Whenever Spike is around, the other dogs treat him, outwardly at any rate, with respect, but tell off-color dog jokes with oddly pointed punch lines. “Did you hear about the gay Chihuahua? He wanted to be queen for a day!” “How many Pomeranians does it take to screw in a light bulb? None, they’re too busy fixing their hair!” A little known but unsurprising fact: Dogs, the world's foremost authorities on scatological humor, are very easily amused. The Cocker Spaniel twins, generally clueless about pretty much everything, giggle excitedly and dance around, enjoying the other dogs’ merriment and happy simply to be included in the group for a change.
Spike, confused by the tenor of the conversation and the jokes, often wonders at the wary eye he gets from the Pit Bull and the slightly puzzled come-hither look he gets from the Collie; more, that damned Poodle is becoming entirely too familiar.
And he doesn’t care to even think about the German Shepherd and the vibes he gets from that Prussian fairy.
When school lets out for the summer, his situation grows desperate, his degradation plumbs new depths and thereafter plummets for the abyss. Now his three diminutive mistresses have all day to make up and play out their games, the full twenty-four hours of each and every day to entertain themselves at his expense. The girls, naturally, have no idea of the humiliation they are perpetrating on their beloved pet. They are but children, of course, and Spike, for all intents and purposes, is their babysitter. The words cross-dressing and transvestite have yet to enter the combined vocabulary of all three children and the dog; wouldn’t carry any real meaning for any of them even if they had. I imagine Spike groaning inwardly and shaking his proud head in resignation and despair. If he were just a bit smarter, a smidgen less caring, a tad less devoted, he might realize that he is stronger than the three of them put together and could easily avoid their attentions with no harm done and without relaxing his vigilance a whit. But, somehow, I feel certain that this insight never crosses his mind. It’s all just part of the job, ma’am, all just part of the service here at Chez Spike.
As the long, lazy summer wears on, Spike is seen on occasion behind his house, yard-long ribbons tied to his neck and tail. The ribbons fly out around him as his tiny charges chase him about the lawn, giggling madly and running themselves ragged in their playful attempts to catch hold of the multicolored streamers. And, on at least one delightful July afternoon, Spike is spied in the front yard, wearing a lovely mauve bonnet, complete with veil, no less, as the rail-thin Patti, just beginning to show promise of the graceful woman she will someday become, leads him in stately parade across the grass for the entertainment of her little sisters, future beauties in their own right. Spike, of course, is colorblind; he can’t even see the color mauve, for God’s sake.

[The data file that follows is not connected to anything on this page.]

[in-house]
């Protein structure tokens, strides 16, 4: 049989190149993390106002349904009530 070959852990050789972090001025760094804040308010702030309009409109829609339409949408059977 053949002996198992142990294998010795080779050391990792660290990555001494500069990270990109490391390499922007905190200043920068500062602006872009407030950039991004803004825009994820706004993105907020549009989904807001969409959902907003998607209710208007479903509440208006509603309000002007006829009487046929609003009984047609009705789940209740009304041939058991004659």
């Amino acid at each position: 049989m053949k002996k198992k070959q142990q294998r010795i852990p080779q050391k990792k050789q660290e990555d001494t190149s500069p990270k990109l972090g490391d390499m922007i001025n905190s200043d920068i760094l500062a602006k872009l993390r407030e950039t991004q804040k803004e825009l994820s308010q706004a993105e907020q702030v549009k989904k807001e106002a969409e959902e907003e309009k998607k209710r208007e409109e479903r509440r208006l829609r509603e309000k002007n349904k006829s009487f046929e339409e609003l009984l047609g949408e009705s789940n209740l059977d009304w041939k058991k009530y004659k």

These events do not go unnoticed by the local pack. The attacks on the Doberman’s character, however tangential, continue, grow more pointed each day.
In the end, the great hound reaches the last of his patience. It begins in late August, with a rambling monologue by the Pit Bull on Homosexuality: Nature or Nurture? Spike listens patiently, even attentively, for him to finish, and then coldly and efficiently fulfills that arrogant poseur’s fondest, most deeply hidden desire by mauling him severely. The Collie, too, gets her wish, in the middle of the afternoon in the center of the front lawn, in full view of the neighborhood’s grade-schoolers, who crowd the sidewalk in open-mouthed shock and wonder at his concise demonstration of one of the more fundamental aspects of life in the animal kingdom.
At first, Patti’s parents are concerned by these events, certainly, but not yet truly worried. In mid-August, however, Spike chases off the Avon lady with a bare-toothed growl that would freeze the blood of the most bitter of ex-spouses. Two days later, he drives the mailman stumbling from the porch, the dog landing on the poor fellow's chest with all the force of the powerful killer that he is bred to be. The children are absolutely thrilled by Spike’s performance: They never have liked that prissy Mrs. Finch with her cheek-numbing pinches and perpetual smell of lavender, and that old mailman is scary! He has a heavy, twisted beard and long hair, just like a pirate, and he would never give them the mail, even when they waited outside for his arrival, even that time they were expecting their Cap’n Crunch Super-Secret Mystery Decoder Bracelets!
Their parents, on the other hand, take a much dimmer view of the big animal’s behavior. No one, other than the Pit Bull, had yet been hurt, but who would he turn on next? I picture their father’s dismal estimation of the potential legal liabilities while Mom worries about her carpets: What if Spike takes to marking his territory? And the little girls? What about them? Spike would never hurt or frighten them, of course, but no one knows that except the girls and Spike, and they don’t get a vote.
So, the tears and protestations of his children notwithstanding, Patti’s father makes arrangements for a job for Spike, as stud at a local guard dog school. Allow me to pause here for a moment to repeat myself: Stud at a local guard dog school. Just imagine that, Spike the transvestite Doberman, ending his days in canine comfort; three hots and a cot, no nail polish or ribbons, no parades on the front lawn, no fancy hats or dresses. He will, in fact, have no responsibilities whatsoever, other than the occasional obligation to mount a purebred bitch in heat. And, ultimately, isn't that all any warm-blooded male animal really wants?
I imagine Spike smiling.